Friday, January 15, 2010

Flashback Friday: Eighties Haiti

I posted about this on my main blog, too, but since it's a book I must share it here on the Literary Supplement (although "literary" is not one word I have often used to describe the Jennifer Green books). I have totally been reminiscing about In Another Land, the book that totally educated me about Haiti and put it on my radar.

It's part of a series, the Jennifer books by Jane Sorenson, a fairly cheesy series of twelve books about an eighth grader that I for some reason adored and devoured and read over and over back in the day. The weirdest thing about my reading and loving them, I think, is that they are super-Christian. What can I say? I used to be a different person. The main character is "born again" or "becomes a Christian" or whatever, but she also narrates all sorts of other things about her life, like moving to a new city, school, horseback riding lessons, friends, boys, and such.

I remember far too much about the mundane, goofy, and ridiculously sappy details of the books -- and believe me, there are many -- but one of the books actually taught me something useful. In the eighth book, In Another Land, Jennifer Green accompanies her grandmother on a trip to visit Haiti and meet the Haitian child that Grandma sponsors. They travel all around and Jennifer has all sorts of epiphanies about how lucky and rich she really is in her life back home. The thing is - it was a really interesting book! The author, Jane Sorenson, had obviously been to Haiti and been affected by it, and it is kind of cool, I think, that she wrote a book that would educate and possibly inspire adolescents to learn a thing or two about the world.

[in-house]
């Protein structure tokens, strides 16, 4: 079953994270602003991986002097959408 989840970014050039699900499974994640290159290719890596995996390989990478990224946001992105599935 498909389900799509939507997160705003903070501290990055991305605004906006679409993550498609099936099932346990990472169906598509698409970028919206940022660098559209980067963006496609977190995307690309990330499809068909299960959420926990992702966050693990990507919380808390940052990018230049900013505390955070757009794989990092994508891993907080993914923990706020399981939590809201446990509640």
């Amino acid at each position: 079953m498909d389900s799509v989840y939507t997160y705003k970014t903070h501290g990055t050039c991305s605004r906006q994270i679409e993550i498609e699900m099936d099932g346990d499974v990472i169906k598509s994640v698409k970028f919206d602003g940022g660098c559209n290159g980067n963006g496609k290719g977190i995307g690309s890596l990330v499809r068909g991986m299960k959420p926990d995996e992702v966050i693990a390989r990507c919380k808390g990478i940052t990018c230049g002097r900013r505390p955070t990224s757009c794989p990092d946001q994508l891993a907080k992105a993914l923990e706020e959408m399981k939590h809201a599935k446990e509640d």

I have always remembered those books. Even my mom remembers the books; I forced her to read them and she still jokes about how silly some of them were. But the Haiti book was somewhat significant, I suppose. In the two decades since, I sometimes forget that not everyone read this random, obscure series of young Christian fiction books, that not everyone has all these vivid associations with Haiti described in Jennifer Green's trip. Needless to say, In Another Land has been on my mind this week. It's apparently long since out of print - maybe because no one besides me ever bought them?! - but I saw a few listings online for ridiculously cheap. You'll read the book in like five minutes, seriously. I'm not sure if I can recommend the series in good conscience as they are SO incredibly cheesetacular. But hey - people read a lot of crap in this world, so why not read about Jennifer Green and her family and friends? I think I related to her way more than I ever wanted to admit to myself.

And I was always very jealous of her trip to Haiti!

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